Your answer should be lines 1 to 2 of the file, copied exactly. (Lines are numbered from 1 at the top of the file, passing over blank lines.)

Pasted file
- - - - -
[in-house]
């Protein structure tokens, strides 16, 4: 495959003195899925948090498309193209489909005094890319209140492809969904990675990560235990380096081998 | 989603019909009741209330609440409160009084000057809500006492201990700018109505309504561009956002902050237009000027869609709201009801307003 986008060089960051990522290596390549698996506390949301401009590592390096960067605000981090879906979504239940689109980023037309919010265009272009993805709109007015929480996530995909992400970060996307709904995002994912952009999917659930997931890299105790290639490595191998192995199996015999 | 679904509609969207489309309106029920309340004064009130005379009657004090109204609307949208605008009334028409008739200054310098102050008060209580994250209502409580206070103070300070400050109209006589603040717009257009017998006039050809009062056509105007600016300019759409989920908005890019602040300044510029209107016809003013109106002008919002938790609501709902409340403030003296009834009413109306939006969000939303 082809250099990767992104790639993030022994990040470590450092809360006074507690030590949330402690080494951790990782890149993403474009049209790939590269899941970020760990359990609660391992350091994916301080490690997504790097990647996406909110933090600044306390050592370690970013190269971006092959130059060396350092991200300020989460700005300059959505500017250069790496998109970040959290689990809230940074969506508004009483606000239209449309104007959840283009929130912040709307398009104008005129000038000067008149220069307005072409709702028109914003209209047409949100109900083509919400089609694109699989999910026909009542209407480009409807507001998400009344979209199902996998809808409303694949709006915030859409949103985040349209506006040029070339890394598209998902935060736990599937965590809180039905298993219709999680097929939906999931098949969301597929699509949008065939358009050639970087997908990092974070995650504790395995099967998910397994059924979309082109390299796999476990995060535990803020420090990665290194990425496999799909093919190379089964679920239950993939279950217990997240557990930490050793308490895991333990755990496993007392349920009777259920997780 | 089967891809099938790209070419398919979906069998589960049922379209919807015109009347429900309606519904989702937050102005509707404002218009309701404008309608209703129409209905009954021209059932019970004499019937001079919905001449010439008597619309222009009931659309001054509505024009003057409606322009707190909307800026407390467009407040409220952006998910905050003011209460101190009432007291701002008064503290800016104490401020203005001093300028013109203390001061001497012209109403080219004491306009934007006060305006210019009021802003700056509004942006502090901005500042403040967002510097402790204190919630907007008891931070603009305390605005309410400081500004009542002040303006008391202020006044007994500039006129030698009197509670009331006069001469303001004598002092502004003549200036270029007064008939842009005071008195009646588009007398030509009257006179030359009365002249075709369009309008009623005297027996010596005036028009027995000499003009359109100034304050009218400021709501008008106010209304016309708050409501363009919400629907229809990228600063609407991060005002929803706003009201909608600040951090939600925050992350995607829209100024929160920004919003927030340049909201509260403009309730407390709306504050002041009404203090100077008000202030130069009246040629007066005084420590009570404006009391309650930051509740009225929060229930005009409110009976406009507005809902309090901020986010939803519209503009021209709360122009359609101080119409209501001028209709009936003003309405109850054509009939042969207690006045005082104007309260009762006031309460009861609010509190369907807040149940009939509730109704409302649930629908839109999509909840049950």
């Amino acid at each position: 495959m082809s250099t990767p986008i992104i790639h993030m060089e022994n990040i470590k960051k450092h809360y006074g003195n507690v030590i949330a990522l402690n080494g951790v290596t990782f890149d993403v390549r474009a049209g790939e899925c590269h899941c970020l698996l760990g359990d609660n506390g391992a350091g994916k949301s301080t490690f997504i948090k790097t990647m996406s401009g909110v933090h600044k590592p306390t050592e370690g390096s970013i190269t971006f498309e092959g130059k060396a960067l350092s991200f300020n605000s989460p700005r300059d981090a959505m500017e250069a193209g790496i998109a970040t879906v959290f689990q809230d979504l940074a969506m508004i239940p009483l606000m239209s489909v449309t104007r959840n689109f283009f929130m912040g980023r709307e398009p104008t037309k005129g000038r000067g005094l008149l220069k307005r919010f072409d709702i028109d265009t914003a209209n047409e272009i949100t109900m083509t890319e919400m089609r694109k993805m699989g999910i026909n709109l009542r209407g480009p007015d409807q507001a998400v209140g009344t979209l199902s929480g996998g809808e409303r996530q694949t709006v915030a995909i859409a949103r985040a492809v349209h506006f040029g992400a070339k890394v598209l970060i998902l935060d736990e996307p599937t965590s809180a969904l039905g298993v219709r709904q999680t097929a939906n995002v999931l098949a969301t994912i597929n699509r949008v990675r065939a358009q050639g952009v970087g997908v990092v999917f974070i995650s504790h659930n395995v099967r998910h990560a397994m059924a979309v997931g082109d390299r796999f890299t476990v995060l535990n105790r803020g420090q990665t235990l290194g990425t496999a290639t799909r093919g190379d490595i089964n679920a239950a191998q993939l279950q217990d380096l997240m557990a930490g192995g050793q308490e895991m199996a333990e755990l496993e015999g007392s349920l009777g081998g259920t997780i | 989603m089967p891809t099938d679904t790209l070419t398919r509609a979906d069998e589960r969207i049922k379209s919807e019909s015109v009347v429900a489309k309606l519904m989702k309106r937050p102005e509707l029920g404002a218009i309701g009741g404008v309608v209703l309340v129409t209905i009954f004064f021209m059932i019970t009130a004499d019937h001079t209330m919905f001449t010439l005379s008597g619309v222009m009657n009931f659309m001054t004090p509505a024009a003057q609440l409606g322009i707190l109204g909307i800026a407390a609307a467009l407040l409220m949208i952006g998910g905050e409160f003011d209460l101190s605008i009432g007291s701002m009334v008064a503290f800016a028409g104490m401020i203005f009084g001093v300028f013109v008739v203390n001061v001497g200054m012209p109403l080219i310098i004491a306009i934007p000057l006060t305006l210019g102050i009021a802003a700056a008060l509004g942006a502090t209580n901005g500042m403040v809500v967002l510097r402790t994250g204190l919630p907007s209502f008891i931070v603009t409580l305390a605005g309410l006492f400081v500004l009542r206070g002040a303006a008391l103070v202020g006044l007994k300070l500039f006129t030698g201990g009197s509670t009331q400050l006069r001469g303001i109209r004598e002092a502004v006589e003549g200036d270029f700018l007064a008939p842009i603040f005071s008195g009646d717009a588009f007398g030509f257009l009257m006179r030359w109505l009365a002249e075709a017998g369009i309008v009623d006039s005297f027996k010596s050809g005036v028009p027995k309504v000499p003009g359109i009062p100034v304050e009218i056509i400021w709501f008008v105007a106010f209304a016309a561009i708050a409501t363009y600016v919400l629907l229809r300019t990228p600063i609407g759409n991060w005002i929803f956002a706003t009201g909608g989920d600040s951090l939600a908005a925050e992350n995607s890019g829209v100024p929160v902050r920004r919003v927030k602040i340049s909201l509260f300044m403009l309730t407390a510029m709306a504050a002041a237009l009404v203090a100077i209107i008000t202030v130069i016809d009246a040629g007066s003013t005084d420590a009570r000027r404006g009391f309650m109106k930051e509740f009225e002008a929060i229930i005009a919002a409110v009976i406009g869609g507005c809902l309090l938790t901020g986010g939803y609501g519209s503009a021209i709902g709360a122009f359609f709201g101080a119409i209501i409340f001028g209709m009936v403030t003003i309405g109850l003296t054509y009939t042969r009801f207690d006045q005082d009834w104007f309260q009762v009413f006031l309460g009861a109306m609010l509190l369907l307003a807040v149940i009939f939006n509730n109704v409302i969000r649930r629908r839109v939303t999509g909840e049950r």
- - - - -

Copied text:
[in-house]
């Protein structure tokens, strides 16, 4: 495959003195899925948090498309193209489909005094890319209140492809969904990675990560235990380096081998 | 989603019909009741209330609440409160009084000057809500006492201990700018109505309504561009956002902050237009000027869609709201009801307003 986008060089960051990522290596390549698996506390949301401009590592390096960067605000981090879906979504239940689109980023037309919010265009272009993805709109007015929480996530995909992400970060996307709904995002994912952009999917659930997931890299105790290639490595191998192995199996015999 | 679904509609969207489309309106029920309340004064009130005379009657004090109204609307949208605008009334028409008739200054310098102050008060209580994250209502409580206070103070300070400050109209006589603040717009257009017998006039050809009062056509105007600016300019759409989920908005890019602040300044510029209107016809003013109106002008919002938790609501709902409340403030003296009834009413109306939006969000939303 082809250099990767992104790639993030022994990040470590450092809360006074507690030590949330402690080494951790990782890149993403474009049209790939590269899941970020760990359990609660391992350091994916301080490690997504790097990647996406909110933090600044306390050592370690970013190269971006092959130059060396350092991200300020989460700005300059959505500017250069790496998109970040959290689990809230940074969506508004009483606000239209449309104007959840283009929130912040709307398009104008005129000038000067008149220069307005072409709702028109914003209209047409949100109900083509919400089609694109699989999910026909009542209407480009409807507001998400009344979209199902996998809808409303694949709006915030859409949103985040349209506006040029070339890394598209998902935060736990599937965590809180039905298993219709999680097929939906999931098949969301597929699509949008065939358009050639970087997908990092974070995650504790395995099967998910397994059924979309082109390299796999476990995060535990803020420090990665290194990425496999799909093919190379089964679920239950993939279950217990997240557990930490050793308490895991333990755990496993007392349920009777259920997780 | 089967891809099938790209070419398919979906069998589960049922379209919807015109009347429900309606519904989702937050102005509707404002218009309701404008309608209703129409209905009954021209059932019970004499019937001079919905001449010439008597619309222009009931659309001054509505024009003057409606322009707190909307800026407390467009407040409220952006998910905050003011209460101190009432007291701002008064503290800016104490401020203005001093300028013109203390001061001497012209109403080219004491306009934007006060305006210019009021802003700056509004942006502090901005500042403040967002510097402790204190919630907007008891931070603009305390605005309410400081500004009542002040303006008391202020006044007994500039006129030698009197509670009331006069001469303001004598002092502004003549200036270029007064008939842009005071008195009646588009007398030509009257006179030359009365002249075709369009309008009623005297027996010596005036028009027995000499003009359109100034304050009218400021709501008008106010209304016309708050409501363009919400629907229809990228600063609407991060005002929803706003009201909608600040951090939600925050992350995607829209100024929160920004919003927030340049909201509260403009309730407390709306504050002041009404203090100077008000202030130069009246040629007066005084420590009570404006009391309650930051509740009225929060229930005009409110009976406009507005809902309090901020986010939803519209503009021209709360122009359609101080119409209501001028209709009936003003309405109850054509009939042969207690006045005082104007309260009762006031309460009861609010509190369907807040149940009939509730109704409302649930629908839109999509909840049950």